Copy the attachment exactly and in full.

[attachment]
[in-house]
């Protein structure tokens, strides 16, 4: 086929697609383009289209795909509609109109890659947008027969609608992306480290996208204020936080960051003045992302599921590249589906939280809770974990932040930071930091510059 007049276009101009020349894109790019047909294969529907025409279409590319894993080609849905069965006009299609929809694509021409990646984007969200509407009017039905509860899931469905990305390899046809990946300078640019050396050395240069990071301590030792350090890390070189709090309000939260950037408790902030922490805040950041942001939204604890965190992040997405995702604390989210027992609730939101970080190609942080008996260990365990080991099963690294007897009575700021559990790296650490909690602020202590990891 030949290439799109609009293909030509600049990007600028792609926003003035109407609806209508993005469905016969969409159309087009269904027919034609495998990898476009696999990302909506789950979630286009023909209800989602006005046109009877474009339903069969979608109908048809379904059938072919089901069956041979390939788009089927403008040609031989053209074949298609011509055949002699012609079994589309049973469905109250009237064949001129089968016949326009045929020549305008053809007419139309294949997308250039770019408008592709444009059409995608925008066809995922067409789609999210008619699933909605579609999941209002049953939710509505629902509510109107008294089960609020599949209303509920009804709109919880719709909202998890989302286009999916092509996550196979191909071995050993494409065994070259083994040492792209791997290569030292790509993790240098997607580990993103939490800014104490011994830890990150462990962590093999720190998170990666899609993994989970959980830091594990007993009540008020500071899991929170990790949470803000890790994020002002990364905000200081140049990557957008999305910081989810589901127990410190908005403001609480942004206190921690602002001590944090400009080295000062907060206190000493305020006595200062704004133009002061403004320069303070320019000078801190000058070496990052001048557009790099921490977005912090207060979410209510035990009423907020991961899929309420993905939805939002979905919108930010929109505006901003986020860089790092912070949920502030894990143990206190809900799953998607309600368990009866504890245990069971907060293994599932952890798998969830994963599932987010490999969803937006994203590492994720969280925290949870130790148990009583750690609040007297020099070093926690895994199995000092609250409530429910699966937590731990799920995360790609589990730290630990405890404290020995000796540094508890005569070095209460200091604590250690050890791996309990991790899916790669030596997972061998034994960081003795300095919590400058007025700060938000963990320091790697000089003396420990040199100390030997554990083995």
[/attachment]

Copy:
[in-house]
């Protein structure tokens, strides 16, 4: 086929697609383009289209795909509609109109890659947008027969609608992306480290996208204020936080960051003045992302599921590249589906939280809770974990932040930071930091510059 007049276009101009020349894109790019047909294969529907025409279409590319894993080609849905069965006009299609929809694509021409990646984007969200509407009017039905509860899931469905990305390899046809990946300078640019050396050395240069990071301590030792350090890390070189709090309000939260950037408790902030922490805040950041942001939204604890965190992040997405995702604390989210027992609730939101970080190609942080008996260990365990080991099963690294007897009575700021559990790296650490909690602020202590990891 030949290439799109609009293909030509600049990007600028792609926003003035109407609806209508993005469905016969969409159309087009269904027919034609495998990898476009696999990302909506789950979630286009023909209800989602006005046109009877474009339903069969979608109908048809379904059938072919089901069956041979390939788009089927403008040609031989053209074949298609011509055949002699012609079994589309049973469905109250009237064949001129089968016949326009045929020549305008053809007419139309294949997308250039770019408008592709444009059409995608925008066809995922067409789609999210008619699933909605579609999941209002049953939710509505629902509510109107008294089960609020599949209303509920009804709109919880719709909202998890989302286009999916092509996550196979191909071995050993494409065994070259083994040492792209791997290569030292790509993790240098997607580990993103939490800014104490011994830890990150462990962590093999720190998170990666899609993994989970959980830091594990007993009540008020500071899991929170990790949470803000890790994020002002990364905000200081140049990557957008999305910081989810589901127990410190908005403001609480942004206190921690602002001590944090400009080295000062907060206190000493305020006595200062704004133009002061403004320069303070320019000078801190000058070496990052001048557009790099921490977005912090207060979410209510035990009423907020991961899929309420993905939805939002979905919108930010929109505006901003986020860089790092912070949920502030894990143990206190809900799953998607309600368990009866504890245990069971907060293994599932952890798998969830994963599932987010490999969803937006994203590492994720969280925290949870130790148990009583750690609040007297020099070093926690895994199995000092609250409530429910699966937590731990799920995360790609589990730290630990405890404290020995000796540094508890005569070095209460200091604590250690050890791996309990991790899916790669030596997972061998034994960081003795300095919590400058007025700060938000963990320091790697000089003396420990040199100390030997554990083995």